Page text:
Tina Lewis Rowe

Insights, Information & Inspiration

“Normal Day” Was Written By Mary Jean Irion

“Normal day, let me be aware
of the treasure you are.”
Mary Jean Irion wrote that!

You are about to discover that I’m on a mission! There is a well-known quotation–usually incorrectly identified as a poem–that has meant a great deal to me. It has meant even more as sad, painful, frustrating and frightening things have happened in my life.

You may have seen the quotation too. It begins….”Normal day, let me be aware of the treasure you are.”  It’s the second of two paragraphs at the conclusion of a two page essay. It reminds us that at some point in our lives we may yearn for a mundane, typical, normal day–with its usual frustrations and irritations–to take the place of the painful, tragic or anquishing day we are experiencing.

Here is where my mission comes in: Almost always those lines are attributed to Mary Jean Iron. Hundreds and hundreds of sites have that attribution. I was interested in Ms. Iron, because I wanted to read the excerpt in context. That is when I discovered that there is no Ms. Iron. There is Mary Jean Irion (Ear-e-yon), who, as near as I have been able to research, wrote it in the late 1960s. After it was published in McCalls magazine she included it in a book of essays published in 1970: Yes, World. A Mosaic of Meditation.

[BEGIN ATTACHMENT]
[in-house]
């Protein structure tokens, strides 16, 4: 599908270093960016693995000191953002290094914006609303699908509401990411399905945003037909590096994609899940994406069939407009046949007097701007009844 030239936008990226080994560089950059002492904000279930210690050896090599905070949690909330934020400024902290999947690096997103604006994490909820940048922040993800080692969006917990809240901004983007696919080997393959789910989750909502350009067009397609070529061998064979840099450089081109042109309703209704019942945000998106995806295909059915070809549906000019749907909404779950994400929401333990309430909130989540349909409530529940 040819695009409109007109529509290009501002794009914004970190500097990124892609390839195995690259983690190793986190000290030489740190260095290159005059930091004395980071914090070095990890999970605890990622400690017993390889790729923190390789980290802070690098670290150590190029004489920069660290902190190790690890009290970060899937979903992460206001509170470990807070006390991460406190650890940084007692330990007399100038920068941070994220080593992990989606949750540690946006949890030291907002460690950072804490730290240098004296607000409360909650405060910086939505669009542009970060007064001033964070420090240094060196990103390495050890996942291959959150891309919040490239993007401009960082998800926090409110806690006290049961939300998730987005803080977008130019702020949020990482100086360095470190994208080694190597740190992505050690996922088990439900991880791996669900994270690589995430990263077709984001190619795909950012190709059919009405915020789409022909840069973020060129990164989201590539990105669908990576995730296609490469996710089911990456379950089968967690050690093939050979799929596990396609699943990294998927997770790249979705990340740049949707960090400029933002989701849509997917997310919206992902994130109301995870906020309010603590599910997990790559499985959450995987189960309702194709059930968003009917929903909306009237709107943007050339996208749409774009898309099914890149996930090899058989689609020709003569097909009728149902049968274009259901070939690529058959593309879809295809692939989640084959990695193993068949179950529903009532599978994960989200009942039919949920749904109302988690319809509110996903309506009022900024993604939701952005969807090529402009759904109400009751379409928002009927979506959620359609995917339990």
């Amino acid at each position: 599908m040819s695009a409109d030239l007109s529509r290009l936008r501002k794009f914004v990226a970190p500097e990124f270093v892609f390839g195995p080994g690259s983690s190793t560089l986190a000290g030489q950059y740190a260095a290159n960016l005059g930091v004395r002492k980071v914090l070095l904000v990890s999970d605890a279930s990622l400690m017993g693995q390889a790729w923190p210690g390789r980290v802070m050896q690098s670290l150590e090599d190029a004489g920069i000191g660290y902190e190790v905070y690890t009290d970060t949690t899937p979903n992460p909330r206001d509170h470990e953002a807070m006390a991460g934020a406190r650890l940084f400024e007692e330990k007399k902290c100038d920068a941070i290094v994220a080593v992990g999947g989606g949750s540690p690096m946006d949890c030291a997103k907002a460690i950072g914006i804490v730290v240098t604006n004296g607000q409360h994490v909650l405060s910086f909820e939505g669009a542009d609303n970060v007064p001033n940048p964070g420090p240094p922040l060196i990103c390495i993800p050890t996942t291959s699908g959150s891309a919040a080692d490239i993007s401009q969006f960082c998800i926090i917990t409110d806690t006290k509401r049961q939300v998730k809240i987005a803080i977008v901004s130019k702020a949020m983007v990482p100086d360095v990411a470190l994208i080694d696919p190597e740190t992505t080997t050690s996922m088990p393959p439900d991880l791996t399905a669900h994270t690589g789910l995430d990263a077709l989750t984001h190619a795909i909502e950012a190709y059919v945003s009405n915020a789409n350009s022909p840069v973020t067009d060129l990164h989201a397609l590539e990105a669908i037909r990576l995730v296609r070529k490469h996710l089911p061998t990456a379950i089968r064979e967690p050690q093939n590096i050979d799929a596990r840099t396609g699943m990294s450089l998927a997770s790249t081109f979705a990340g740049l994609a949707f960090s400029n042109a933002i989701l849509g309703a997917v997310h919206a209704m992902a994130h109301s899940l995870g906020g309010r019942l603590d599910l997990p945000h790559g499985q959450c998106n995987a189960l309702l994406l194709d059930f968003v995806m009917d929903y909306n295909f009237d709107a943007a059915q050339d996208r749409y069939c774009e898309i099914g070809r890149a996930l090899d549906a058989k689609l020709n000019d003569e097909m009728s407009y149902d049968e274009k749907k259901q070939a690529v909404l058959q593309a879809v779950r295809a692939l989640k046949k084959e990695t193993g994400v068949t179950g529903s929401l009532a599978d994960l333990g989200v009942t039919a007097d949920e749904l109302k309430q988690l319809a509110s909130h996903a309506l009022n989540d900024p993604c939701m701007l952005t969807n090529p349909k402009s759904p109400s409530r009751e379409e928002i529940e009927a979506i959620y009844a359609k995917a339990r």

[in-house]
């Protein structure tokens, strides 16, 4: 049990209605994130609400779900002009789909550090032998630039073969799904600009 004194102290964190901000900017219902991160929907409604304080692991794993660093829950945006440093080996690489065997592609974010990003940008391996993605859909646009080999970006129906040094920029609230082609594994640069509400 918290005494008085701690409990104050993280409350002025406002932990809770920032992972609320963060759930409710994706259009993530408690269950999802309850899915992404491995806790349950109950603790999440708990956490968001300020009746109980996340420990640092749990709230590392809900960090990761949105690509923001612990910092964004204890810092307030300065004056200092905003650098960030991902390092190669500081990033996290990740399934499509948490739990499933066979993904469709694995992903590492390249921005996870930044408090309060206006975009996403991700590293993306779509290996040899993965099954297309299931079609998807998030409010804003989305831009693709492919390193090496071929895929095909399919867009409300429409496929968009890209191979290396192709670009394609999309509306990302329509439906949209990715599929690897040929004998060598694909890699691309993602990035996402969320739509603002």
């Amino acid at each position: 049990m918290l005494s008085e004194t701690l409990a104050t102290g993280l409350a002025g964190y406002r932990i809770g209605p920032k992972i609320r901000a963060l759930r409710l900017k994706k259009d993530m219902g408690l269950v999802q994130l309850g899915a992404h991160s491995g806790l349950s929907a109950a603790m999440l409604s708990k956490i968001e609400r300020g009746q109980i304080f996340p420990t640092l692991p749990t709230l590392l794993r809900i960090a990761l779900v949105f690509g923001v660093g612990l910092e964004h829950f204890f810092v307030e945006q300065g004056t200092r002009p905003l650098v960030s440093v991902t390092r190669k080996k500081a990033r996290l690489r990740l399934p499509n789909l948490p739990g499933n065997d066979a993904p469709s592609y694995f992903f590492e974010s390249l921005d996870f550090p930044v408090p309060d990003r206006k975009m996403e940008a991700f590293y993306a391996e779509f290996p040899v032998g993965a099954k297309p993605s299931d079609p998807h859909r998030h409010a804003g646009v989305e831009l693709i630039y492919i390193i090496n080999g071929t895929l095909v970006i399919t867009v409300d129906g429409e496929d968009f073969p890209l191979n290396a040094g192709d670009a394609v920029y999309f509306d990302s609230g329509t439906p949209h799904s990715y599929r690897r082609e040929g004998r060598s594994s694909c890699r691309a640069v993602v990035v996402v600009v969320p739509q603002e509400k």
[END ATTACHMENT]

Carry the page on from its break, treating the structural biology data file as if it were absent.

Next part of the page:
Ms. Irion lives in Pennsylvania, wrote for The United Church Herald and was a teacher of English Literature at the Lancaster Country Day School–I think she’s still writing!

She may not care that her name is misspelled on sites that use this quote–in fact I’m sure she doesn’t, given her expressed philosophies. But, I’m on a mission to get her correctly attributed. So far I have contacted 116 sites and asked them to correct it. Most have. I’ll recontact the others and keep going. There have been some interesting results to my contacts and maybe I’ll share those sometime. 

Read Mary Jean Irion’s wonderful prose, straight from the book. It’s the conclusion of thoughts about her day, which had both good and bad elements–a normal day.























If you see it incorrectly attributed, let the website know that the correct author is Mary Jean Irion, in the essay, “Let Me Hold You While I May”, in the book, “Yes, World. A Mosaic of Meditation”, published in 1970 by Richard Baron Publishing. And it’s on page 53.


April 23rd, 2012 Posted by | Life and Work | 21 comments